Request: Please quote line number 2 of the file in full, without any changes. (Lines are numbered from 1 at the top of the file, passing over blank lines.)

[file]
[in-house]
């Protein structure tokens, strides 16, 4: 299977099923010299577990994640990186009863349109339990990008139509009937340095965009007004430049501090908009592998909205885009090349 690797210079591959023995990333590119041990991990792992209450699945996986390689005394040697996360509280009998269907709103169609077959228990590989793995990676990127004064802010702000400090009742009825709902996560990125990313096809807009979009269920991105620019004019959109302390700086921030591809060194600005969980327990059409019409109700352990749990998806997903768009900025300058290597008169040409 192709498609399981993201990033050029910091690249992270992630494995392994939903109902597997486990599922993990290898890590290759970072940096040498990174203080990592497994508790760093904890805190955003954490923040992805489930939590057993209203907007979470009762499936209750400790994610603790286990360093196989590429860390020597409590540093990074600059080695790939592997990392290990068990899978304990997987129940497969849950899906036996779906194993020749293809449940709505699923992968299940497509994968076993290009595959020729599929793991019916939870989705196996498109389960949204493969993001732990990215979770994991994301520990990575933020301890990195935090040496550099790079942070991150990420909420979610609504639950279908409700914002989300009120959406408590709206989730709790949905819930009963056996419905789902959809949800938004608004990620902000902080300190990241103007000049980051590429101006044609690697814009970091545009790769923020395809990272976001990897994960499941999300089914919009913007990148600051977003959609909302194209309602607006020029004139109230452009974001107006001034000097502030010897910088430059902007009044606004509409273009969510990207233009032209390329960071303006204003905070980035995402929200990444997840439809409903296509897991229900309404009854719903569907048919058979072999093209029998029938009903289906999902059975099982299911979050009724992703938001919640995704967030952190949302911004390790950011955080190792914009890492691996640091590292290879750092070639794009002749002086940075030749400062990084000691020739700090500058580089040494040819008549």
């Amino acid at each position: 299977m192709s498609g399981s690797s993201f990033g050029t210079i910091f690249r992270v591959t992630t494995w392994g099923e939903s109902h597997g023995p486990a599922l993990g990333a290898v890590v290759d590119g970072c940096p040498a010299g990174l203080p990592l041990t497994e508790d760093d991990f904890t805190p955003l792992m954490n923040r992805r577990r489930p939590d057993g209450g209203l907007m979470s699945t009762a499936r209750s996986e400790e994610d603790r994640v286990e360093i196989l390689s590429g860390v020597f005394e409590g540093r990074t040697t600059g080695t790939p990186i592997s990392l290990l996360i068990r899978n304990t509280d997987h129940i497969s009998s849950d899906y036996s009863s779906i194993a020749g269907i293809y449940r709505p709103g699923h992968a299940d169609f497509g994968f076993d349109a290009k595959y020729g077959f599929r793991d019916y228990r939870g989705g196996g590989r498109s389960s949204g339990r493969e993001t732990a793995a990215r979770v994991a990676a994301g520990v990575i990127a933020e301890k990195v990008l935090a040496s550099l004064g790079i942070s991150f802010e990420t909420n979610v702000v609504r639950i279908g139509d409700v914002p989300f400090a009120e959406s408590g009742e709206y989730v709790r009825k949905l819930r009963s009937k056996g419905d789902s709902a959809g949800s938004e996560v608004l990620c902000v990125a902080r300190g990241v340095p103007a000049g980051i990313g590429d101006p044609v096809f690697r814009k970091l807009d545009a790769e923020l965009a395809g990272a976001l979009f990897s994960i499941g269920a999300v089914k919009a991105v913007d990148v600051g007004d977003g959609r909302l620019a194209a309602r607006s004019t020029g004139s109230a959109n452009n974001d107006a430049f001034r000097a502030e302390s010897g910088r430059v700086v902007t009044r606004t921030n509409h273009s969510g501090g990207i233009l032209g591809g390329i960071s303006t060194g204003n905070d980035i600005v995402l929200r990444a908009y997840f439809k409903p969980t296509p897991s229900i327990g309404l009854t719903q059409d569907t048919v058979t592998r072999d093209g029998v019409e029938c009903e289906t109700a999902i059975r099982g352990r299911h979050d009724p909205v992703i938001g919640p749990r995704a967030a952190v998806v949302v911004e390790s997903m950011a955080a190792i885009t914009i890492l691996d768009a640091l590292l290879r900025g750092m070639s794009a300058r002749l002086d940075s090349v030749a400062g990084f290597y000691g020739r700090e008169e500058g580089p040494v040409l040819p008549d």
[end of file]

């Protein structure tokens, strides 16, 4: 299977099923010299577990994640990186009863349109339990990008139509009937340095965009007004430049501090908009592998909205885009090349 690797210079591959023995990333590119041990991990792992209450699945996986390689005394040697996360509280009998269907709103169609077959228990590989793995990676990127004064802010702000400090009742009825709902996560990125990313096809807009979009269920991105620019004019959109302390700086921030591809060194600005969980327990059409019409109700352990749990998806997903768009900025300058290597008169040409 192709498609399981993201990033050029910091690249992270992630494995392994939903109902597997486990599922993990290898890590290759970072940096040498990174203080990592497994508790760093904890805190955003954490923040992805489930939590057993209203907007979470009762499936209750400790994610603790286990360093196989590429860390020597409590540093990074600059080695790939592997990392290990068990899978304990997987129940497969849950899906036996779906194993020749293809449940709505699923992968299940497509994968076993290009595959020729599929793991019916939870989705196996498109389960949204493969993001732990990215979770994991994301520990990575933020301890990195935090040496550099790079942070991150990420909420979610609504639950279908409700914002989300009120959406408590709206989730709790949905819930009963056996419905789902959809949800938004608004990620902000902080300190990241103007000049980051590429101006044609690697814009970091545009790769923020395809990272976001990897994960499941999300089914919009913007990148600051977003959609909302194209309602607006020029004139109230452009974001107006001034000097502030010897910088430059902007009044606004509409273009969510990207233009032209390329960071303006204003905070980035995402929200990444997840439809409903296509897991229900309404009854719903569907048919058979072999093209029998029938009903289906999902059975099982299911979050009724992703938001919640995704967030952190949302911004390790950011955080190792914009890492691996640091590292290879750092070639794009002749002086940075030749400062990084000691020739700090500058580089040494040819008549």